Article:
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In freedom fighter the fighter supports freedom.
In fire fighter the fighter fights fire.

How do you determine when it is the first or the second case?

What is the meaning of spam fighter?

@Hellion,
as the afterthought and in response to comments by @Kosmonaut, and as a person who has lived in a dozen of countries, in the East and the West,
the positive connotation is highly subjective and culture-specific.

How should I use "spam fighter" to be understood:

  • in negative connotation?
  • in positive one?

How to interpret, for example the "culture fighter", "education fighter", "religion fighter"?

One could tell that this depends on context.
And if I see this as nicks on the internet?

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"how to interpret [nonexistent terms]"? Not at all, since there's no need, as those terms don't exist. If I saw them as nicks? I'd either ask or ignore them. –  Jürgen A. Erhard Feb 19 '11 at 20:59
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3 Answers 3

up vote 14 down vote accepted

The safe way to interpret this sort of thing, especially if the label is self-applied, is to assume the most positive possible connotation: fighting against something bad, or for something good. If someone chooses to label themselves or their product as a spam fighter, then since spam is an undesirable thing, you should assume that they will be fighting against spam.

Edit to address the follow-up: If you want to be unambiguously understood, it's best to avoid the use of this sort of phrase and spell out exactly what you mean. I think most people would assume that "spam fighter" is someone who fights against spam, while "spammer" is someone who creates spam and probably also fights (in secret, when possible) for the right to continue to do so; but if you want to be absolutely clear about it, you'll need to go ahead and say "fighter against the relentless onslaught of spam e-mails" or "crusader for the right to send unlimited amounts of spam e-mail".

With the other phrases you mention ("education fighter", "religion fighter", "culture fighter"), there really is no way to determine whether someone is fighting for it or against it without context. In the US, school-based education about various aspects of sex continues to be a very controversial topic, but there's no way to tell if someone who calls themselves a "sex-education fighter" is pro-Sex-Education or anti-Sex-Education based solely on that label. (My personal inclination would be to favor the "fighter against X" interpretation in general, but I wouldn't rely on that.)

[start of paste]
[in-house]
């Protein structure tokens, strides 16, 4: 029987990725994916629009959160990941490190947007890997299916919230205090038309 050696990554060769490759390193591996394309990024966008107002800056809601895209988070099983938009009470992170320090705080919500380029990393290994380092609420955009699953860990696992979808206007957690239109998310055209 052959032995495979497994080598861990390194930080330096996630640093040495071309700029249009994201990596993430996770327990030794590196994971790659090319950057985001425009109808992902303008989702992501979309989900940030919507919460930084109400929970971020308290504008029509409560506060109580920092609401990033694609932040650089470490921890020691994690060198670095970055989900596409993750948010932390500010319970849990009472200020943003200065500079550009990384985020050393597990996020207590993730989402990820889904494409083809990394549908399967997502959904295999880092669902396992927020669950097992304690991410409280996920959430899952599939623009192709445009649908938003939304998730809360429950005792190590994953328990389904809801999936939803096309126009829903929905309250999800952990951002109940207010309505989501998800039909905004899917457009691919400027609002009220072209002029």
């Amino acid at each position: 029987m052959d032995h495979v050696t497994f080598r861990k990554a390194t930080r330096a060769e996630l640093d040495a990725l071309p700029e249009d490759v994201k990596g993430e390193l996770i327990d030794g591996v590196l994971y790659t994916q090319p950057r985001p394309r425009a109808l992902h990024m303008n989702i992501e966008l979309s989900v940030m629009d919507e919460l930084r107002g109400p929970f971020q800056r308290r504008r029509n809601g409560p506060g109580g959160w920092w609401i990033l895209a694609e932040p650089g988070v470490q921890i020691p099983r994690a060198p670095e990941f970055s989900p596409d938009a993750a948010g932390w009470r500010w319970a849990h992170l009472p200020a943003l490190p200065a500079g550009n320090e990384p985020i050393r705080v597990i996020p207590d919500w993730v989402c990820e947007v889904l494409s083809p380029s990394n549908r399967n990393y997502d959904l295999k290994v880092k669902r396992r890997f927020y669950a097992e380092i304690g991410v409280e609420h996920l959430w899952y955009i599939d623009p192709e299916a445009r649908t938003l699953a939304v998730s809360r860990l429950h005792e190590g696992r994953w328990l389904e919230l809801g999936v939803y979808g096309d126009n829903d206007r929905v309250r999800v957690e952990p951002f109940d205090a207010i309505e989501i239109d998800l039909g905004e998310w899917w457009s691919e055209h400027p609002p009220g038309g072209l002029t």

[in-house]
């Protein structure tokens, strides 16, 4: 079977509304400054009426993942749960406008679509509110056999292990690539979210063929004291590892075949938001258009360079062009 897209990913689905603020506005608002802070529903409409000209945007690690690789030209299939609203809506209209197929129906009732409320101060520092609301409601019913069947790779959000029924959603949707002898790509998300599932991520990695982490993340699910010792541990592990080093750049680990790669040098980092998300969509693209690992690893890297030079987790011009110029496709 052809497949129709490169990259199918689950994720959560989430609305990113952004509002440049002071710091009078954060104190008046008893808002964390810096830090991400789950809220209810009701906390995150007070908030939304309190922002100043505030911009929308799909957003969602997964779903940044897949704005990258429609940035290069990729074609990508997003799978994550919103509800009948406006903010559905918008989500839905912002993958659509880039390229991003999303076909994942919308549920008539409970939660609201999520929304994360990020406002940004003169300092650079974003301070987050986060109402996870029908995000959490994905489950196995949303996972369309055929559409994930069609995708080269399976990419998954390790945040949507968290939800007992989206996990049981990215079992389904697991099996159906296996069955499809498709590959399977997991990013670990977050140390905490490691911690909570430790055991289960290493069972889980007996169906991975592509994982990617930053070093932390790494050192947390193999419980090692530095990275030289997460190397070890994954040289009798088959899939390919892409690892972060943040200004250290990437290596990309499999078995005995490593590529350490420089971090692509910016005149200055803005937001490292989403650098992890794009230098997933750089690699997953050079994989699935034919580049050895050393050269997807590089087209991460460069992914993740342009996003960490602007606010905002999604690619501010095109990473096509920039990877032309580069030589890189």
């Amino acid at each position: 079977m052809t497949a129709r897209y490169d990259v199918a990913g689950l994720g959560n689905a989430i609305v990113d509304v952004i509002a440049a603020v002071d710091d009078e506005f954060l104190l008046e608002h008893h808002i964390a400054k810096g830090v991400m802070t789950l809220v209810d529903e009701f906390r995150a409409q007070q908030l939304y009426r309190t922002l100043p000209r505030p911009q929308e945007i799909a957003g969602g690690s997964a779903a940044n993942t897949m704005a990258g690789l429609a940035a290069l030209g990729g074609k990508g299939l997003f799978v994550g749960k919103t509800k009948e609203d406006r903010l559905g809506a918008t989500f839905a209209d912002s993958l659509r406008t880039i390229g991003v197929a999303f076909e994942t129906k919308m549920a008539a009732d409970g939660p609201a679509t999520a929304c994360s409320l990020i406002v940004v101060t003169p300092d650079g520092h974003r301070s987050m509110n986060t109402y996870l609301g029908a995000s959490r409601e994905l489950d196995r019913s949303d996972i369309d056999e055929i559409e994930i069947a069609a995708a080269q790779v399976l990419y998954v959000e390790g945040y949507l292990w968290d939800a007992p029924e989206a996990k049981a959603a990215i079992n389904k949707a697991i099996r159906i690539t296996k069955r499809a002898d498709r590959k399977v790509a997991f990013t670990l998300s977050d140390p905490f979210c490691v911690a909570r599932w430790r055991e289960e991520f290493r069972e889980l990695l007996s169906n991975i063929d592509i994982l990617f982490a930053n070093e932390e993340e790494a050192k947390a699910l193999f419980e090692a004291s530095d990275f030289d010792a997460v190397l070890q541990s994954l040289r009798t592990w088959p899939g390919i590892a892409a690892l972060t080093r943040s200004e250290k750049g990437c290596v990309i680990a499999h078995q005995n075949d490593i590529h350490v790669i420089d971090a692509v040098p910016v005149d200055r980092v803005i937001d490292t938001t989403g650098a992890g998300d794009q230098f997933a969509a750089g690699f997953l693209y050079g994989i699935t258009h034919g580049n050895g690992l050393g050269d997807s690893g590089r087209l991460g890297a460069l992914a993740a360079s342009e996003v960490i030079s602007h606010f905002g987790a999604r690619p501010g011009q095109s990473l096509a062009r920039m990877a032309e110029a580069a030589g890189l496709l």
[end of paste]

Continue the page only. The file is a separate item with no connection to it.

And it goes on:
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This relationship is always ambiguous, unless the word itself has an established meaning; otherwise, the relationship must be determined by context, often in the way Hellion describes. Sometimes this ambiguity can lead to humorous interpretations, like an ad in Facebook for a photographer that said "one of New Jersey's most sought after newborn baby photographers". –  Kosmonaut Jan 30 '11 at 15:04
    
Or that they are fighting to promote Spam® and against those who oppose it. @Kosmonaut: is the ambiguity that the photographer is just a baby? I don't see any other. Newborn… New Jersey… don't get it. –  Potatoswatter Jan 31 '11 at 5:04
    
@Kosmonaut, please put it as answer. BTW, why is such name? It is how austronauts are named in Russian. Is it in English? –  Gennady Vanin Novosibirsk Jan 31 '11 at 9:39
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@Potato: you could think he is a pedophile who photographs babies, and he's "sought after" by the police who wants to arrest him. –  Lohoris Jan 31 '11 at 12:15
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@Potatoswatter: The ambiguity is whether it is a photographer of newborn babies or a photographer that is a newborn baby. –  Kosmonaut Jan 31 '11 at 13:24
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You can just use more specific words, such as attacker and defender.

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... and a fire attacker is one who attacks fires, or one who attacks using fire as his weapon ... ?? –  GEdgar Jul 20 '13 at 14:35
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I wouldn't use the term fire attacker as everyone already knows what a fire fighter is, but it would work in a hypothetical society that had yet to establish any convention. Someone who uses fire to attack, wouldn't be a fire attacker anyway?? Do you say 'gun attacker'? I'd use gunman or shooter myself. –  Carl Smith Jul 20 '13 at 14:46
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To answer the latter question:

How to interpret, for example the "culture fighter", "education fighter", "religion fighter"?

The English language employs different nouns to convey more successfully the above concepts. Here are two of the more common ones, but there are many others.

Activist is used to express the concept of an individual or with others who actively campaign for or promote the rights of a minority group or section of society. For example a women's rights activist or a free speech activist.

Defender likewise is used to convey someone who fights to protect a right or a belief and can also be a person who defends a minority group for example; defender of the Faith or Fedei Defensor, and a Human Rights defender.

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